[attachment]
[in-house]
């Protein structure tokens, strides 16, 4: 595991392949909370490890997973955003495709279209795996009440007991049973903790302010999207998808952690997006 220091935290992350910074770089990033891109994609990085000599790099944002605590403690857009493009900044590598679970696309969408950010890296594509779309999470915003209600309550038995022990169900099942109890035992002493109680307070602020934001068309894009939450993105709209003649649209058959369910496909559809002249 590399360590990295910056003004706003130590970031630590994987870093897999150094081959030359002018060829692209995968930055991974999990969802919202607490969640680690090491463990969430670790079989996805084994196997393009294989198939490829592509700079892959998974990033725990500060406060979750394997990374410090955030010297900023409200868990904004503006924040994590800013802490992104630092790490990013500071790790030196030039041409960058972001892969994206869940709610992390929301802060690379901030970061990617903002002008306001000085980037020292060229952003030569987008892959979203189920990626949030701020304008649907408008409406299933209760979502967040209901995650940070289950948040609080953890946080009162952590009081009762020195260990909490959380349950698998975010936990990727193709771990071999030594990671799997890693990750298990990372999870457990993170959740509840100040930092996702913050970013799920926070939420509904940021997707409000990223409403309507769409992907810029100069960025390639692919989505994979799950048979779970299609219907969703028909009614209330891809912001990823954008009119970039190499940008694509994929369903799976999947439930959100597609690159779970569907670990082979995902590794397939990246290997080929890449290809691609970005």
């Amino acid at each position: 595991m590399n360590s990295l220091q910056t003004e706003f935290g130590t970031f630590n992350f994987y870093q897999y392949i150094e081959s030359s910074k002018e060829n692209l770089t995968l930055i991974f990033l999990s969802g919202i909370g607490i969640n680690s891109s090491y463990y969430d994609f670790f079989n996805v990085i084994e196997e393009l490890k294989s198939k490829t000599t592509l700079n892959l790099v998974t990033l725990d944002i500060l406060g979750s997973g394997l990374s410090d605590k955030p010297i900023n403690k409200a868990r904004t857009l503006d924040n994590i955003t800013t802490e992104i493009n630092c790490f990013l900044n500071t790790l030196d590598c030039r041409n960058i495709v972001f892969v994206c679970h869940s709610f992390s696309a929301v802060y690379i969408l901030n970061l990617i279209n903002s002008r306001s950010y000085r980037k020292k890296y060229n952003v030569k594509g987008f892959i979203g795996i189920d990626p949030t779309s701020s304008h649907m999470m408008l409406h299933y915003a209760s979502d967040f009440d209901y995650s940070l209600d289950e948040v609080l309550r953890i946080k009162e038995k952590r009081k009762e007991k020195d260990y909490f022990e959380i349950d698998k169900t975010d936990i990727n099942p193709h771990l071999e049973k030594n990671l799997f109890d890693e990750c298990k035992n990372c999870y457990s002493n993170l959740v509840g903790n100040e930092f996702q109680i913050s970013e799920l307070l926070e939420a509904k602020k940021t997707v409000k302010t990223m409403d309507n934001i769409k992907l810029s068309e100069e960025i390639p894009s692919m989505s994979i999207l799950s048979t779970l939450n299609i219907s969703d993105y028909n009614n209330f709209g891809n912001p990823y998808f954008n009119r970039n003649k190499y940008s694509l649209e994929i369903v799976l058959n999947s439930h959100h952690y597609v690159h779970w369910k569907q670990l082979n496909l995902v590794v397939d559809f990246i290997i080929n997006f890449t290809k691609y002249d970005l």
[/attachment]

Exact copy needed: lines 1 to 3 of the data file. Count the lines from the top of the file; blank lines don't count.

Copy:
[in-house]
């Protein structure tokens, strides 16, 4: 595991392949909370490890997973955003495709279209795996009440007991049973903790302010999207998808952690997006 220091935290992350910074770089990033891109994609990085000599790099944002605590403690857009493009900044590598679970696309969408950010890296594509779309999470915003209600309550038995022990169900099942109890035992002493109680307070602020934001068309894009939450993105709209003649649209058959369910496909559809002249 590399360590990295910056003004706003130590970031630590994987870093897999150094081959030359002018060829692209995968930055991974999990969802919202607490969640680690090491463990969430670790079989996805084994196997393009294989198939490829592509700079892959998974990033725990500060406060979750394997990374410090955030010297900023409200868990904004503006924040994590800013802490992104630092790490990013500071790790030196030039041409960058972001892969994206869940709610992390929301802060690379901030970061990617903002002008306001000085980037020292060229952003030569987008892959979203189920990626949030701020304008649907408008409406299933209760979502967040209901995650940070289950948040609080953890946080009162952590009081009762020195260990909490959380349950698998975010936990990727193709771990071999030594990671799997890693990750298990990372999870457990993170959740509840100040930092996702913050970013799920926070939420509904940021997707409000990223409403309507769409992907810029100069960025390639692919989505994979799950048979779970299609219907969703028909009614209330891809912001990823954008009119970039190499940008694509994929369903799976999947439930959100597609690159779970569907670990082979995902590794397939990246290997080929890449290809691609970005």
């Amino acid at each position: 595991m590399n360590s990295l220091q910056t003004e706003f935290g130590t970031f630590n992350f994987y870093q897999y392949i150094e081959s030359s910074k002018e060829n692209l770089t995968l930055i991974f990033l999990s969802g919202i909370g607490i969640n680690s891109s090491y463990y969430d994609f670790f079989n996805v990085i084994e196997e393009l490890k294989s198939k490829t000599t592509l700079n892959l790099v998974t990033l725990d944002i500060l406060g979750s997973g394997l990374s410090d605590k955030p010297i900023n403690k409200a868990r904004t857009l503006d924040n994590i955003t800013t802490e992104i493009n630092c790490f990013l900044n500071t790790l030196d590598c030039r041409n960058i495709v972001f892969v994206c679970h869940s709610f992390s696309a929301v802060y690379i969408l901030n970061l990617i279209n903002s002008r306001s950010y000085r980037k020292k890296y060229n952003v030569k594509g987008f892959i979203g795996i189920d990626p949030t779309s701020s304008h649907m999470m408008l409406h299933y915003a209760s979502d967040f009440d209901y995650s940070l209600d289950e948040v609080l309550r953890i946080k009162e038995k952590r009081k009762e007991k020195d260990y909490f022990e959380i349950d698998k169900t975010d936990i990727n099942p193709h771990l071999e049973k030594n990671l799997f109890d890693e990750c298990k035992n990372c999870y457990s002493n993170l959740v509840g903790n100040e930092f996702q109680i913050s970013e799920l307070l926070e939420a509904k602020k940021t997707v409000k302010t990223m409403d309507n934001i769409k992907l810029s068309e100069e960025i390639p894009s692919m989505s994979i999207l799950s048979t779970l939450n299609i219907s969703d993105y028909n009614n209330f709209g891809n912001p990823y998808f954008n009119r970039n003649k190499y940008s694509l649209e994929i369903v799976l058959n999947s439930h959100h952690y597609v690159h779970w369910k569907q670990l082979n496909l995902v590794v397939d559809f990246i290997i080929n997006f890449t290809k691609y002249d970005l």